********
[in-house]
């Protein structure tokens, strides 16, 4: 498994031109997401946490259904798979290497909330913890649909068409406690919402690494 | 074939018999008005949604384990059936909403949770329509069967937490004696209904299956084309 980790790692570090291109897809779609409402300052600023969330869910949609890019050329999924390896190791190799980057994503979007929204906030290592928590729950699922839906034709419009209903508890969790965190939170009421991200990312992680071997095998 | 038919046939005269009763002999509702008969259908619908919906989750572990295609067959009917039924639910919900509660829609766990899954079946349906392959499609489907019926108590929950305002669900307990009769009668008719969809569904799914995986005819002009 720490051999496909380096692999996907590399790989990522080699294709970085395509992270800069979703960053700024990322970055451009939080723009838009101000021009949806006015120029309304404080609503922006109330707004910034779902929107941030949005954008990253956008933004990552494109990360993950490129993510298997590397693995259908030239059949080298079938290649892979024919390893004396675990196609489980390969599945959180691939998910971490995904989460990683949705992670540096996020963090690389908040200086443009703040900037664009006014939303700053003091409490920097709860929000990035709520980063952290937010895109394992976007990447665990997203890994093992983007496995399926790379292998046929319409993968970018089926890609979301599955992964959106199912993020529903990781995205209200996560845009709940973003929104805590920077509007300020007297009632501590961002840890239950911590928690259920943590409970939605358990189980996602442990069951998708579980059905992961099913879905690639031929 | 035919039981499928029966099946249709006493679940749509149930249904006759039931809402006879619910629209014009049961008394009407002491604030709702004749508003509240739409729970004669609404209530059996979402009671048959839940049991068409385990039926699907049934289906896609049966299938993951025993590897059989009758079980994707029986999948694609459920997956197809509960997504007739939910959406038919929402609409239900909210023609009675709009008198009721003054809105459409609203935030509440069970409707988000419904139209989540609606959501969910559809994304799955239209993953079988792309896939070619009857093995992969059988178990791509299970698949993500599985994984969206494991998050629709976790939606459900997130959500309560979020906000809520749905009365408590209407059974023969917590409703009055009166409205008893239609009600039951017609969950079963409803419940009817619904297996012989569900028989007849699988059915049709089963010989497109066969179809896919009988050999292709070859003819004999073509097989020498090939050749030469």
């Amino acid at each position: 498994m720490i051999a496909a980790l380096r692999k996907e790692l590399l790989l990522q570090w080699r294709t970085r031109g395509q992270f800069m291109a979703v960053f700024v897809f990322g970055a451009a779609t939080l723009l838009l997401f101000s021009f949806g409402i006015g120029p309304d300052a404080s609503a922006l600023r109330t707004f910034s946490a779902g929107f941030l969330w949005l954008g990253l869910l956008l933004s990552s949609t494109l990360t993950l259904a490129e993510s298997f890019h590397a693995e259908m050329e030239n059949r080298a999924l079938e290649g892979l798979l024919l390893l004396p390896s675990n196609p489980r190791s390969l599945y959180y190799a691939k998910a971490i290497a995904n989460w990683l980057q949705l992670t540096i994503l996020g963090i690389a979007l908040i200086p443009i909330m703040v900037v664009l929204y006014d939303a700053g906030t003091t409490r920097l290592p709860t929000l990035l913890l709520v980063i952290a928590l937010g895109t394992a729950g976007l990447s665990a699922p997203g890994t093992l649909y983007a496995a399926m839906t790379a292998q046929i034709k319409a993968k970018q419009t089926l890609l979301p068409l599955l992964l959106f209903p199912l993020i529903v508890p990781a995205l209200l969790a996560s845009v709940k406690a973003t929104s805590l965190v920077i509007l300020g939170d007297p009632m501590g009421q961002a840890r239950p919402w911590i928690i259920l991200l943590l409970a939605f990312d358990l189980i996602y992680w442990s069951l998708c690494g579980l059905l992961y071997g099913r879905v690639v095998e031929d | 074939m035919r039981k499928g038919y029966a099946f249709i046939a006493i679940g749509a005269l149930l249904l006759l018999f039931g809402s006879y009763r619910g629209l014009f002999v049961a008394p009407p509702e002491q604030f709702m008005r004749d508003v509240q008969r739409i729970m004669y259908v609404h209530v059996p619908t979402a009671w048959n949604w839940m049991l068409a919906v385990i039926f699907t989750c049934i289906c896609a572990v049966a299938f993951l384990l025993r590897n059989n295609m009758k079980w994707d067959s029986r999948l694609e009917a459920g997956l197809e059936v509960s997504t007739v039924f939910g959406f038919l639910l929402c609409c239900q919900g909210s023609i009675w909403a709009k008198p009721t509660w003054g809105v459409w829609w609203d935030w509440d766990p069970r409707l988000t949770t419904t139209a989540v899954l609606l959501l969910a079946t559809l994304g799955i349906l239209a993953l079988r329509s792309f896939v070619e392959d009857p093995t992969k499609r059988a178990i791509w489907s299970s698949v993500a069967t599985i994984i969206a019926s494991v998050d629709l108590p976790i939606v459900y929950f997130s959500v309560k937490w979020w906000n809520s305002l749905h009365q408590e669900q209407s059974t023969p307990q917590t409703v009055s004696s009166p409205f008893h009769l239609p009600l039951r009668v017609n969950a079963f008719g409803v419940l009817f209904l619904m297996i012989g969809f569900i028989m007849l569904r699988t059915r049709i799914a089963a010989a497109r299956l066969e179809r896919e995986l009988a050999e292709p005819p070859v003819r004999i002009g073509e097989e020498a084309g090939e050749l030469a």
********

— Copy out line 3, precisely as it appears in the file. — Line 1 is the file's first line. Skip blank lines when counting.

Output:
């Amino acid at each position: 498994m720490i051999a496909a980790l380096r692999k996907e790692l590399l790989l990522q570090w080699r294709t970085r031109g395509q992270f800069m291109a979703v960053f700024v897809f990322g970055a451009a779609t939080l723009l838009l997401f101000s021009f949806g409402i006015g120029p309304d300052a404080s609503a922006l600023r109330t707004f910034s946490a779902g929107f941030l969330w949005l954008g990253l869910l956008l933004s990552s949609t494109l990360t993950l259904a490129e993510s298997f890019h590397a693995e259908m050329e030239n059949r080298a999924l079938e290649g892979l798979l024919l390893l004396p390896s675990n196609p489980r190791s390969l599945y959180y190799a691939k998910a971490i290497a995904n989460w990683l980057q949705l992670t540096i994503l996020g963090i690389a979007l908040i200086p443009i909330m703040v900037v664009l929204y006014d939303a700053g906030t003091t409490r920097l290592p709860t929000l990035l913890l709520v980063i952290a928590l937010g895109t394992a729950g976007l990447s665990a699922p997203g890994t093992l649909y983007a496995a399926m839906t790379a292998q046929i034709k319409a993968k970018q419009t089926l890609l979301p068409l599955l992964l959106f209903p199912l993020i529903v508890p990781a995205l209200l969790a996560s845009v709940k406690a973003t929104s805590l965190v920077i509007l300020g939170d007297p009632m501590g009421q961002a840890r239950p919402w911590i928690i259920l991200l943590l409970a939605f990312d358990l189980i996602y992680w442990s069951l998708c690494g579980l059905l992961y071997g099913r879905v690639v095998e031929d | 074939m035919r039981k499928g038919y029966a099946f249709i046939a006493i679940g749509a005269l149930l249904l006759l018999f039931g809402s006879y009763r619910g629209l014009f002999v049961a008394p009407p509702e002491q604030f709702m008005r004749d508003v509240q008969r739409i729970m004669y259908v609404h209530v059996p619908t979402a009671w048959n949604w839940m049991l068409a919906v385990i039926f699907t989750c049934i289906c896609a572990v049966a299938f993951l384990l025993r590897n059989n295609m009758k079980w994707d067959s029986r999948l694609e009917a459920g997956l197809e059936v509960s997504t007739v039924f939910g959406f038919l639910l929402c609409c239900q919900g909210s023609i009675w909403a709009k008198p009721t509660w003054g809105v459409w829609w609203d935030w509440d766990p069970r409707l988000t949770t419904t139209a989540v899954l609606l959501l969910a079946t559809l994304g799955i349906l239209a993953l079988r329509s792309f896939v070619e392959d009857p093995t992969k499609r059988a178990i791509w489907s299970s698949v993500a069967t599985i994984i969206a019926s494991v998050d629709l108590p976790i939606v459900y929950f997130s959500v309560k937490w979020w906000n809520s305002l749905h009365q408590e669900q209407s059974t023969p307990q917590t409703v009055s004696s009166p409205f008893h009769l239609p009600l039951r009668v017609n969950a079963f008719g409803v419940l009817f209904l619904m297996i012989g969809f569900i028989m007849l569904r699988t059915r049709i799914a089963a010989a497109r299956l066969e179809r896919e995986l009988a050999e292709p005819p070859v003819r004999i002009g073509e097989e020498a084309g090939e050749l030469a």